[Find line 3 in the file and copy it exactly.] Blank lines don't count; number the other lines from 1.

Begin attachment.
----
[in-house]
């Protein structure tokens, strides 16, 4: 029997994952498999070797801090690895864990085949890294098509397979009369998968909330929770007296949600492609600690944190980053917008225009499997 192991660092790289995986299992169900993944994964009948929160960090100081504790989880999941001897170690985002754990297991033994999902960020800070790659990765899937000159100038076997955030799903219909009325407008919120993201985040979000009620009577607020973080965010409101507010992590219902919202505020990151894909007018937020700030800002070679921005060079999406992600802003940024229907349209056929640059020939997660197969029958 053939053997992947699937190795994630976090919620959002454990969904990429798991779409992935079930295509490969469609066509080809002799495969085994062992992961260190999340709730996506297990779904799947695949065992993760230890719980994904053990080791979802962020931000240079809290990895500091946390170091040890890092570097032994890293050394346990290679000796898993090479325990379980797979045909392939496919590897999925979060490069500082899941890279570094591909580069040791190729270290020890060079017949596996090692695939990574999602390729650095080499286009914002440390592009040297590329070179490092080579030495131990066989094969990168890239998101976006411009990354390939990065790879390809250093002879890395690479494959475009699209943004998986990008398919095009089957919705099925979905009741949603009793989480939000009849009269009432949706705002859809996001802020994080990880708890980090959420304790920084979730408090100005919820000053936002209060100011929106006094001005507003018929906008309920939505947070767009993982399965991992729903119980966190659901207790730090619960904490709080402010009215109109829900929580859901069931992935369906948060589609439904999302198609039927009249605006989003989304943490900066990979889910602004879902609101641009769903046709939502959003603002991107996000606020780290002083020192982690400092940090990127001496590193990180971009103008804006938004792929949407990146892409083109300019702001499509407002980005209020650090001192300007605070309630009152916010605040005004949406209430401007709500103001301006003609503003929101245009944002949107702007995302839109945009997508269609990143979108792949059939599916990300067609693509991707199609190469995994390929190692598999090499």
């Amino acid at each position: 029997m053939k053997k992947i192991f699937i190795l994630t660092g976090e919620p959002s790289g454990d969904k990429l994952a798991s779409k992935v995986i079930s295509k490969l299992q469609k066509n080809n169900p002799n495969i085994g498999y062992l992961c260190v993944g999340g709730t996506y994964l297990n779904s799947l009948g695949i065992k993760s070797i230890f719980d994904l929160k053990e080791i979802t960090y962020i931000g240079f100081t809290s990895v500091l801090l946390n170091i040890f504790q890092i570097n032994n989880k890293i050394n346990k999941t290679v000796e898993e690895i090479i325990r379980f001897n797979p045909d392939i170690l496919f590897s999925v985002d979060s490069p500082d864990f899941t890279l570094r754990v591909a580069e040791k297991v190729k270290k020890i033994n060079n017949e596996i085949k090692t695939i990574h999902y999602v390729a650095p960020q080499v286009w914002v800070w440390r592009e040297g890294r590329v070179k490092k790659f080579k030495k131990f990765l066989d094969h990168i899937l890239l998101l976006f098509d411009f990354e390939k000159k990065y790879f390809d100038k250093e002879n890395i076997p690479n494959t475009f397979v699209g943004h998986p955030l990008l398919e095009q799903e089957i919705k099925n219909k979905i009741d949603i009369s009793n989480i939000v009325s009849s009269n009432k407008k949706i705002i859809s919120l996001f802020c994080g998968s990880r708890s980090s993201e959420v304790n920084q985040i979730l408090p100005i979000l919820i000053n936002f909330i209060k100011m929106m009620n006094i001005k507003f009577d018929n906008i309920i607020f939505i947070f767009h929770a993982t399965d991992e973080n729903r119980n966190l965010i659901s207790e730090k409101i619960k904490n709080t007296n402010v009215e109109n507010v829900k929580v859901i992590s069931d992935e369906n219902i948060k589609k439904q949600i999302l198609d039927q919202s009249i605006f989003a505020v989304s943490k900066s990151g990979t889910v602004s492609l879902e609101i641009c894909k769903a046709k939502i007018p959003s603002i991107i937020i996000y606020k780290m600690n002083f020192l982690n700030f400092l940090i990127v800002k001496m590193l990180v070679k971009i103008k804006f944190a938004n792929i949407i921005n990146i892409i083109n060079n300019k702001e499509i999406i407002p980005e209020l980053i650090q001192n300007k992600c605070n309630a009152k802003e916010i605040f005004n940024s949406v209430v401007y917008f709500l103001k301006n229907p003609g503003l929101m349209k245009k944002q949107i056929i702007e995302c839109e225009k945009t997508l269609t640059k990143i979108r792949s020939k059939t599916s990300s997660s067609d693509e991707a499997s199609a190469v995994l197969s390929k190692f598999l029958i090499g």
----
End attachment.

């Amino acid at each position: 029997m053939k053997k992947i192991f699937i190795l994630t660092g976090e919620p959002s790289g454990d969904k990429l994952a798991s779409k992935v995986i079930s295509k490969l299992q469609k066509n080809n169900p002799n495969i085994g498999y062992l992961c260190v993944g999340g709730t996506y994964l297990n779904s799947l009948g695949i065992k993760s070797i230890f719980d994904l929160k053990e080791i979802t960090y962020i931000g240079f100081t809290s990895v500091l801090l946390n170091i040890f504790q890092i570097n032994n989880k890293i050394n346990k999941t290679v000796e898993e690895i090479i325990r379980f001897n797979p045909d392939i170690l496919f590897s999925v985002d979060s490069p500082d864990f899941t890279l570094r754990v591909a580069e040791k297991v190729k270290k020890i033994n060079n017949e596996i085949k090692t695939i990574h999902y999602v390729a650095p960020q080499v286009w914002v800070w440390r592009e040297g890294r590329v070179k490092k790659f080579k030495k131990f990765l066989d094969h990168i899937l890239l998101l976006f098509d411009f990354e390939k000159k990065y790879f390809d100038k250093e002879n890395i076997p690479n494959t475009f397979v699209g943004h998986p955030l990008l398919e095009q799903e089957i919705k099925n219909k979905i009741d949603i009369s009793n989480i939000v009325s009849s009269n009432k407008k949706i705002i859809s919120l996001f802020c994080g998968s990880r708890s980090s993201e959420v304790n920084q985040i979730l408090p100005i979000l919820i000053n936002f909330i209060k100011m929106m009620n006094i001005k507003f009577d018929n906008i309920i607020f939505i947070f767009h929770a993982t399965d991992e973080n729903r119980n966190l965010i659901s207790e730090k409101i619960k904490n709080t007296n402010v009215e109109n507010v829900k929580v859901i992590s069931d992935e369906n219902i948060k589609k439904q949600i999302l198609d039927q919202s009249i605006f989003a505020v989304s943490k900066s990151g990979t889910v602004s492609l879902e609101i641009c894909k769903a046709k939502i007018p959003s603002i991107i937020i996000y606020k780290m600690n002083f020192l982690n700030f400092l940090i990127v800002k001496m590193l990180v070679k971009i103008k804006f944190a938004n792929i949407i921005n990146i892409i083109n060079n300019k702001e499509i999406i407002p980005e209020l980053i650090q001192n300007k992600c605070n309630a009152k802003e916010i605040f005004n940024s949406v209430v401007y917008f709500l103001k301006n229907p003609g503003l929101m349209k245009k944002q949107i056929i702007e995302c839109e225009k945009t997508l269609t640059k990143i979108r792949s020939k059939t599916s990300s997660s067609d693509e991707a499997s199609a190469v995994l197969s390929k190692f598999l029958i090499g």